Want a Very Tall Metal 3D Print? Call RPM Innovations

A metal part 3D printed by RPM Innovations

A metal part 3D printed by RPM Innovations

Most 3D metal printers offer relatively small build volumes, but not those from RPM Innovations.

RPM Innovations is a Rapid City, SD-based company that specializes in laser deposition technology. This technology can be used for a variety of purposes, such as metal cladding or metal repair - but it can also be used for 3D printing. 

In fact, since 2009 the company has produced a large-scale 3D printer that uses this technology. 

The printing process involves a fine metal powder that’s precisely blown toward the deposition point. Simultaneously a powerful laser intercepts the powder and swiftly creates a melt pool of liquid metal. By moving the deposition point, the system can 3D print solid metal objects. 

The nature of the process is scalable, even though it can handle thin walls as small as 1.5mm. RPM Innovations has produced a 3D metal printer whose build volume is an astonishing 1524 x 1524 x 2134mm. 

Easily the largest metal 3D print I've ever witnessed, made by RPM Innovations

Easily the largest metal 3D print I've ever witnessed, made by RPM Innovations

How big is this? It’s sufficient to 3D print this gigantic nozzle / turbine / supersonic whats-it. Note that it’s positioned on a trolley with wheels as it is quite heavy.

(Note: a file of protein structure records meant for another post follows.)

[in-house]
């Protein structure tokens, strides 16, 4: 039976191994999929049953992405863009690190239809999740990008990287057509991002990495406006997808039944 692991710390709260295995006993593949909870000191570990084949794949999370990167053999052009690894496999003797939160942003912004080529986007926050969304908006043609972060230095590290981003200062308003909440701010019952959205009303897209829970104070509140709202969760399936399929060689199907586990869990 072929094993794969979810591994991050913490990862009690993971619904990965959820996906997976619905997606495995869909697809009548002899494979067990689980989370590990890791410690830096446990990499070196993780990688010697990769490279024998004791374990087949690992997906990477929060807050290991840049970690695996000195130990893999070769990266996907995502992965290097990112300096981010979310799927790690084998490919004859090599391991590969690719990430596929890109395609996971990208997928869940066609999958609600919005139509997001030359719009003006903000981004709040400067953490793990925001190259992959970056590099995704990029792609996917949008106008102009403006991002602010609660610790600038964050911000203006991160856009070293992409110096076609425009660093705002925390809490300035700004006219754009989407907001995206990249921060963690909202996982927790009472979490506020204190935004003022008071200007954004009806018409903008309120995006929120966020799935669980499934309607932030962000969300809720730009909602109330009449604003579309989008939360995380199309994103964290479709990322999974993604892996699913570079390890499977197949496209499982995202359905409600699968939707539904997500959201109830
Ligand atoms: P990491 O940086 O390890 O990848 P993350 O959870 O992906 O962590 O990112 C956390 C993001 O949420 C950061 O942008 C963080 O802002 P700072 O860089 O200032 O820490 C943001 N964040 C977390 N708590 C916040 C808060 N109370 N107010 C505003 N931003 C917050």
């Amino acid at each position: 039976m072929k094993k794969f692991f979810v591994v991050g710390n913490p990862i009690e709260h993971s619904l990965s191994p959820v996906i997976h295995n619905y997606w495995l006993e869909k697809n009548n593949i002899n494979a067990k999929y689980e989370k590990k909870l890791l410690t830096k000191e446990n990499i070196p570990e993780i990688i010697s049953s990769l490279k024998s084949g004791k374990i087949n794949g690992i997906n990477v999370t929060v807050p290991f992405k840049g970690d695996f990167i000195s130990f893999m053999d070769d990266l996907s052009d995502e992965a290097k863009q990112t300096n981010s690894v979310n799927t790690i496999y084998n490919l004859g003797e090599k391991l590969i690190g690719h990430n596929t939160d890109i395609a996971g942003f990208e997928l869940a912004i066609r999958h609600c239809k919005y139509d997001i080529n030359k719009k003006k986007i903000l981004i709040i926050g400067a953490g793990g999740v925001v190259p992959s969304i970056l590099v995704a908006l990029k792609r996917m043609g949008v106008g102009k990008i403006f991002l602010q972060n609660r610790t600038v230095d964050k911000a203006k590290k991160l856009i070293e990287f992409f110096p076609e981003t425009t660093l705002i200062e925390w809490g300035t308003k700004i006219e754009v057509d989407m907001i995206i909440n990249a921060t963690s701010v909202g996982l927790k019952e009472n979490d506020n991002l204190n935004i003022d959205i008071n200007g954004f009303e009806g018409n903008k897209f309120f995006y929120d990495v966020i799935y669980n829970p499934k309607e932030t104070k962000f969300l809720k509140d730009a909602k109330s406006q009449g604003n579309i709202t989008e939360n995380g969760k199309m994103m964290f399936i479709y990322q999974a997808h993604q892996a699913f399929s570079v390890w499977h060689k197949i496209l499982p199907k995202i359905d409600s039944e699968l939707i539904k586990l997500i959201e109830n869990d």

They’ve been using this machine in-house since 2009, but began selling them to the public in 2014. The cost? It depends, but could be up to several USD$M’s depending on the machine size - that’s right, RPM Innovations can adjust the size of the machine to customer requirements to some degree. 

Who uses this machine? According to RPM Innovations, they have clients in the aerospace industry (not surprising given the large print example above), the defense industry and the oil and gas industry, who must require all manner of large metal parts for their processing equipment. 

For readers requiring gigantic 3D printed metal objects, there seems to be only one place to go. 

Via RPM Innovations

General Fabb

Kerry Stevenson, aka "General Fabb" has been writing Fabbaloo posts since he launched the venture in 2007, with an intention to promote and grow the incredible technology of 3D printing across the world. So far, it seems to be working!

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